Angela Stempel animates the "harmless mind control" of a chant-heavy yoga class
- Ruby Boddington
- 20 February 2018
“I got into animation by accident,” explains Venezuelan animator, Angela Stempel. Born in San Francisco to Venezuelan parents, she was raised in Caracas until moving to Boston for college and has been living in the US ever since. Although initially studying at a liberal arts college, Angela transferred to art school and chose to study animation simply because it fit her schedule.
After completing her first class, Angela fell in love with the medium. “I became fascinated by the possibilities of working with time and reinventing my own sense of gravity and physics,” she recalls. Currently based in Los Angeles, Angela has developed a hand-made style, drawing frame by frame, that explores the “potentials that animation has to be narrative and experimental, figurative and abstract.”
Although often working digitally, in a recent project for singer Renata Zeiguer, Angela explored a more organic form of animation. Although hand-drawing in TVPaint, she painted and coloured the scenes on paper. Angela was approached by Renata, a friend from New York, who sent her full album and asked if Angela wanted to make a video for one of the tracks. “I was really drawn to Wayside because of the energy of the song, which I felt had this sort of ritualistic beginning that breaks loose in the chorus,” she explains. The hand-drawn style was appropriated to reflect the song’s “texture and grit” and, upon receiving funding, Angela enlisted the help of Annapurna Kumar and Isabelle Aspin to paint the frames and Nick Petley, Kevin Eskew and Alexandra Cadena to help scan and assist with the production.
Wayside opens with a timid looking character entering a room full of muscular and nearly identical characters taking part in a yoga class in perfect unison. The protagonist is quickly shown where to set her matt by a commanding blue hand and so begins an experience she hadn’t bargained on getting. The strange characters proceed to partake in a series of uncomfortable exercises to the beat on Renata’s song, leaving the main character more and more confused.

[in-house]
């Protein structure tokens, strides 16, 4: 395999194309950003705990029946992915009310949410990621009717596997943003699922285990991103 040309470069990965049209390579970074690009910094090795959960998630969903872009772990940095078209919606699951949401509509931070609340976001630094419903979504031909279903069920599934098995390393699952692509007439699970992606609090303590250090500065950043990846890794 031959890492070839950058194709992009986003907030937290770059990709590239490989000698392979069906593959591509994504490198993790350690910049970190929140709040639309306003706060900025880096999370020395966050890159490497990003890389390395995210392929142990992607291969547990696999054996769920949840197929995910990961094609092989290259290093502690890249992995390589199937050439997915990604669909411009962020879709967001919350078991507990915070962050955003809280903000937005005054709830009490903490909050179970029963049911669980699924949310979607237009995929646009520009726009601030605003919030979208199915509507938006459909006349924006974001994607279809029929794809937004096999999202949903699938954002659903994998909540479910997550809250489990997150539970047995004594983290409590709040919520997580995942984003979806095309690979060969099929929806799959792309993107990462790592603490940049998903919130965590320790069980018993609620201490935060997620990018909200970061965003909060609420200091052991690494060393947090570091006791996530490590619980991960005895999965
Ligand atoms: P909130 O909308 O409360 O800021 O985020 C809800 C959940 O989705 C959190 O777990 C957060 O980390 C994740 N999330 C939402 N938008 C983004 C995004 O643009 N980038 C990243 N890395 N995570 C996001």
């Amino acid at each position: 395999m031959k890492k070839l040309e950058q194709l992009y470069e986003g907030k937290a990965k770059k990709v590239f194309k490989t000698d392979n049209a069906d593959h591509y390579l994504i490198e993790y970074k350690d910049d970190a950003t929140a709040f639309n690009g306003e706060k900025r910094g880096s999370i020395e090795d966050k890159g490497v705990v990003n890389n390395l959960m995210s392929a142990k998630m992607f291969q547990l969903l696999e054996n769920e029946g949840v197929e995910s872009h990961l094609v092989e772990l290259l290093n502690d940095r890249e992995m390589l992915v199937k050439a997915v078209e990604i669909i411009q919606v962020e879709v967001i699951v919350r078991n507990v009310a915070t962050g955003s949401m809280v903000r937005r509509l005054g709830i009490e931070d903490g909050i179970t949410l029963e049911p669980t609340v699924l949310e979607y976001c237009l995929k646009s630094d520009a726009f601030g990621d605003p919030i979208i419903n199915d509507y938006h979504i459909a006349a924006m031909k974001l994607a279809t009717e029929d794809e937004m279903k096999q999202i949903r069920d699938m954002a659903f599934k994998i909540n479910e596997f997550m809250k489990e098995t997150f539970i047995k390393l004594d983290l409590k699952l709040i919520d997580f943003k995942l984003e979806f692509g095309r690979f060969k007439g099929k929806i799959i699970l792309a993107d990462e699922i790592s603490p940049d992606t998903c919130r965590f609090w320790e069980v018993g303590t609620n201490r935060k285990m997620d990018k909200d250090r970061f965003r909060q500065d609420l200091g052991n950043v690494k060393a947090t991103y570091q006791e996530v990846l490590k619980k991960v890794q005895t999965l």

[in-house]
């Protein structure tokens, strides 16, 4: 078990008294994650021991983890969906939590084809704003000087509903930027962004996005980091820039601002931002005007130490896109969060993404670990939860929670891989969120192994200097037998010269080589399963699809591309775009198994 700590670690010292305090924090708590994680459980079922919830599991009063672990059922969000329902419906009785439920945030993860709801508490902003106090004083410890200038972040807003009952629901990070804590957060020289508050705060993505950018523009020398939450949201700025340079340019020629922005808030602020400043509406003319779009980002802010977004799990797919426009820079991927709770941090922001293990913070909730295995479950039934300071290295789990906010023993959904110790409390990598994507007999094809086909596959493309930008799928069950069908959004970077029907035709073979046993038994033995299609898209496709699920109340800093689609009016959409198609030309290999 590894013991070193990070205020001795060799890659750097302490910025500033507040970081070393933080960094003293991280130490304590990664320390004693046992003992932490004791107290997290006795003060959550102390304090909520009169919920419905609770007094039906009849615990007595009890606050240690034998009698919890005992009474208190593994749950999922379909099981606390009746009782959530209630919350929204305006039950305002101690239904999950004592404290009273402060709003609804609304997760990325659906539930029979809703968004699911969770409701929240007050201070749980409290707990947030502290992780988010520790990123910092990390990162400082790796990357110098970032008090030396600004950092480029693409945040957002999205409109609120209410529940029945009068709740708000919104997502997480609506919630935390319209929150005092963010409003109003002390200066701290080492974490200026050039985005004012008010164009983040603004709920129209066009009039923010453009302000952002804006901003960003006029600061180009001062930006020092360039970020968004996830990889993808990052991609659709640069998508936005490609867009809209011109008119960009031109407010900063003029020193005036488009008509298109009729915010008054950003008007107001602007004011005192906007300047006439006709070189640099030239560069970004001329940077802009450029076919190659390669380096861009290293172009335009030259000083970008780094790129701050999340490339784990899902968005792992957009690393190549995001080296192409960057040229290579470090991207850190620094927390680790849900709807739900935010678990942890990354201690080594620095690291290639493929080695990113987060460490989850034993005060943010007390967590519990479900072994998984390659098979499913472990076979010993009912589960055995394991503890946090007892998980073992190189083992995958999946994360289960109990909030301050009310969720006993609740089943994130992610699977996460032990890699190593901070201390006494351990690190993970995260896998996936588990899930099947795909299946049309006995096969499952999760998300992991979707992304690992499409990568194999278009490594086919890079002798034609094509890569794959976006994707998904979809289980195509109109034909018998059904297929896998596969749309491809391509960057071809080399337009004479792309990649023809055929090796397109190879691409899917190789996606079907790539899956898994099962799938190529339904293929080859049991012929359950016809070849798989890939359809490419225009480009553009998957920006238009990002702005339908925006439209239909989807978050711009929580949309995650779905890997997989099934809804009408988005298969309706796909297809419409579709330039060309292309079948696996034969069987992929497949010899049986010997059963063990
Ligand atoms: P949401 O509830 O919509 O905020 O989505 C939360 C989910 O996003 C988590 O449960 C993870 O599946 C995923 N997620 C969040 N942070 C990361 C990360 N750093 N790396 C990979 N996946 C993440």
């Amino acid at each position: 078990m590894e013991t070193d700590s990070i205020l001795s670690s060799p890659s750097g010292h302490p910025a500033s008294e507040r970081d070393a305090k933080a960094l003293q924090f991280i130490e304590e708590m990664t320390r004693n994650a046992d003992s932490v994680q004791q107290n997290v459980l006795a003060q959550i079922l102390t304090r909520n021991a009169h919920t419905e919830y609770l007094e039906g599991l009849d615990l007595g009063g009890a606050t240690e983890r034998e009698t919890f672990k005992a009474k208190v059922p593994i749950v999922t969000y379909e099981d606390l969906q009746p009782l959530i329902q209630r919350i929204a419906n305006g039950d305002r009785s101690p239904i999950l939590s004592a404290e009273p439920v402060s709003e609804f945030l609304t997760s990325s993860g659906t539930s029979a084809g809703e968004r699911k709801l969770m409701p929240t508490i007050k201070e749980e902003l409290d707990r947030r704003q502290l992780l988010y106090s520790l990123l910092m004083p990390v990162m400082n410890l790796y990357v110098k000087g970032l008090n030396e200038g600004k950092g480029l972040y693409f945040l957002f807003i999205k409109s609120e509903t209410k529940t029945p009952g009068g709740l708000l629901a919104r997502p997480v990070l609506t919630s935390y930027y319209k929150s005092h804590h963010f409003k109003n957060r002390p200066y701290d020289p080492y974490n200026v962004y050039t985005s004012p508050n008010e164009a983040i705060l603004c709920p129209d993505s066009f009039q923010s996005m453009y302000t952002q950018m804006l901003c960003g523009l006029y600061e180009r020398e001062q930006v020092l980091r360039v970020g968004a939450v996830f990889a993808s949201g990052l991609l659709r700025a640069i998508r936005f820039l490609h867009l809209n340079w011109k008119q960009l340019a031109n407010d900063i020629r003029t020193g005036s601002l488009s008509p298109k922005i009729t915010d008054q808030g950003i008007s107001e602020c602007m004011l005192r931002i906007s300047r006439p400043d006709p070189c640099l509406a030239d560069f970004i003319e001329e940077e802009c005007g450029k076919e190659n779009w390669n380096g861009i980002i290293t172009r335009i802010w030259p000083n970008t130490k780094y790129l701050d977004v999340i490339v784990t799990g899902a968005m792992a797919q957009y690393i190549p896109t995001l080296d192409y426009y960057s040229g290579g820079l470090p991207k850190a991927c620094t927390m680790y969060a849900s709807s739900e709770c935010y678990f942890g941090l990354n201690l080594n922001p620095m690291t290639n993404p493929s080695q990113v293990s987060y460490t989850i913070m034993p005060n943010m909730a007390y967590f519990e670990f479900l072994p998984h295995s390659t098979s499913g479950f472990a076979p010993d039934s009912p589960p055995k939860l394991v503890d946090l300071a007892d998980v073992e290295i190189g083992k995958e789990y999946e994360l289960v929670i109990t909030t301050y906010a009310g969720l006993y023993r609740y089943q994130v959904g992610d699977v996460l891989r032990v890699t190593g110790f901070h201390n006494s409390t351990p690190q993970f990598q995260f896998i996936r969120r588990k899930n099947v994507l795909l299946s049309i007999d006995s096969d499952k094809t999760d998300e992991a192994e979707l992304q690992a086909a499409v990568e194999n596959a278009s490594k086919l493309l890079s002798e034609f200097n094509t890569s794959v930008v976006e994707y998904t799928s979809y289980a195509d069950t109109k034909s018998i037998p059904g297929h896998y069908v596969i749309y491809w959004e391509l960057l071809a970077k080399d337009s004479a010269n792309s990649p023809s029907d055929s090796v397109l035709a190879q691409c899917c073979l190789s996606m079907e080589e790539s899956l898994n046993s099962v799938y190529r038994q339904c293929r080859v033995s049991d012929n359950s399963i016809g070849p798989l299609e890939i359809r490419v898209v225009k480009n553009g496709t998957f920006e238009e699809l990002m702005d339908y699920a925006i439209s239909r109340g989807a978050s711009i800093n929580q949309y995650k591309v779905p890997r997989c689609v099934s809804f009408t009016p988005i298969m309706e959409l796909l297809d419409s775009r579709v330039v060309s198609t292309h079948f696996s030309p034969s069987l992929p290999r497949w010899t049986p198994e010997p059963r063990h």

“The concept came to me after listening to the track and experiencing a particularly chant-heavy yoga class,” Angela explains. Although having no idea what the chanting was actually saying, Angela remembers everyone blindly joined in pretending to say the words to the tune of the yoga instructor. “I just thought, this is a harmless form of mind control. A kind of spell we all signed up for.” Throughout Wayside Angela references this feeling, illustrating the awkwardness of being a part of something you might not be fully convinced by.
The characters depicted in the video are typical of Angela’s distinctive but varying style. Although switching between abstract, drippy, psychedelic drawings and more figurative cartoons, her characters are always humorous, even slightly absurd. “They can’t decide if they’re flat on the paper or rounded in space,” she describes, “I’d have them stretch, smear, bounce and snap back with every interaction if I didn’t think it took away a bit of their humanity.”
Despite its simplicity, Wayside perfectly encapsulates an emotion and engrosses you fully in its narrative. With its funny characters set to Renata’s enchanting vocals, it’s an animation you want to watch again and again.
About the Author
Ruby joined the It’s Nice That team as an editorial assistant in September 2017 after graduating from the Graphic Communication Design course at Central Saint Martins. In April 2018, she became a staff writer and in August 2019, she was made associate editor.